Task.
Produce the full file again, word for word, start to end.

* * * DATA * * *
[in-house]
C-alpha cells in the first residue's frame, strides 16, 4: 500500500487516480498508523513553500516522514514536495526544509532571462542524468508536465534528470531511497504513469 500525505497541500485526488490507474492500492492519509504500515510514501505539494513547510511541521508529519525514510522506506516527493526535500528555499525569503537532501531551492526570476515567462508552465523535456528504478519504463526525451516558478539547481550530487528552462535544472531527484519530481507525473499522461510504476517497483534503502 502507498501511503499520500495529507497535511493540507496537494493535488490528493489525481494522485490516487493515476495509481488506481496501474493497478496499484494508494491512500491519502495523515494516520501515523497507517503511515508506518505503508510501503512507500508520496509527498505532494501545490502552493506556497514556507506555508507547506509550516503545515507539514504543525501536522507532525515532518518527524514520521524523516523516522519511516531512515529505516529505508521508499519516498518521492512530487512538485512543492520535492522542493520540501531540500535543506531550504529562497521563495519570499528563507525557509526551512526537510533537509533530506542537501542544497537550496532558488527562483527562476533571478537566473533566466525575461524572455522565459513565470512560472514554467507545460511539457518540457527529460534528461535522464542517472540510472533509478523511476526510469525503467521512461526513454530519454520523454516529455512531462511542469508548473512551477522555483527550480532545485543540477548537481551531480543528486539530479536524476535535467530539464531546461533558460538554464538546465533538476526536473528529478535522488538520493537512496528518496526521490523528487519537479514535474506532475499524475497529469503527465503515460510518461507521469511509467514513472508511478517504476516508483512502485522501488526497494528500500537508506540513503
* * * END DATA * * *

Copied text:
[in-house]
C-alpha cells in the first residue's frame, strides 16, 4: 500500500487516480498508523513553500516522514514536495526544509532571462542524468508536465534528470531511497504513469 500525505497541500485526488490507474492500492492519509504500515510514501505539494513547510511541521508529519525514510522506506516527493526535500528555499525569503537532501531551492526570476515567462508552465523535456528504478519504463526525451516558478539547481550530487528552462535544472531527484519530481507525473499522461510504476517497483534503502 502507498501511503499520500495529507497535511493540507496537494493535488490528493489525481494522485490516487493515476495509481488506481496501474493497478496499484494508494491512500491519502495523515494516520501515523497507517503511515508506518505503508510501503512507500508520496509527498505532494501545490502552493506556497514556507506555508507547506509550516503545515507539514504543525501536522507532525515532518518527524514520521524523516523516522519511516531512515529505516529505508521508499519516498518521492512530487512538485512543492520535492522542493520540501531540500535543506531550504529562497521563495519570499528563507525557509526551512526537510533537509533530506542537501542544497537550496532558488527562483527562476533571478537566473533566466525575461524572455522565459513565470512560472514554467507545460511539457518540457527529460534528461535522464542517472540510472533509478523511476526510469525503467521512461526513454530519454520523454516529455512531462511542469508548473512551477522555483527550480532545485543540477548537481551531480543528486539530479536524476535535467530539464531546461533558460538554464538546465533538476526536473528529478535522488538520493537512496528518496526521490523528487519537479514535474506532475499524475497529469503527465503515460510518461507521469511509467514513472508511478517504476516508483512502485522501488526497494528500500537508506540513503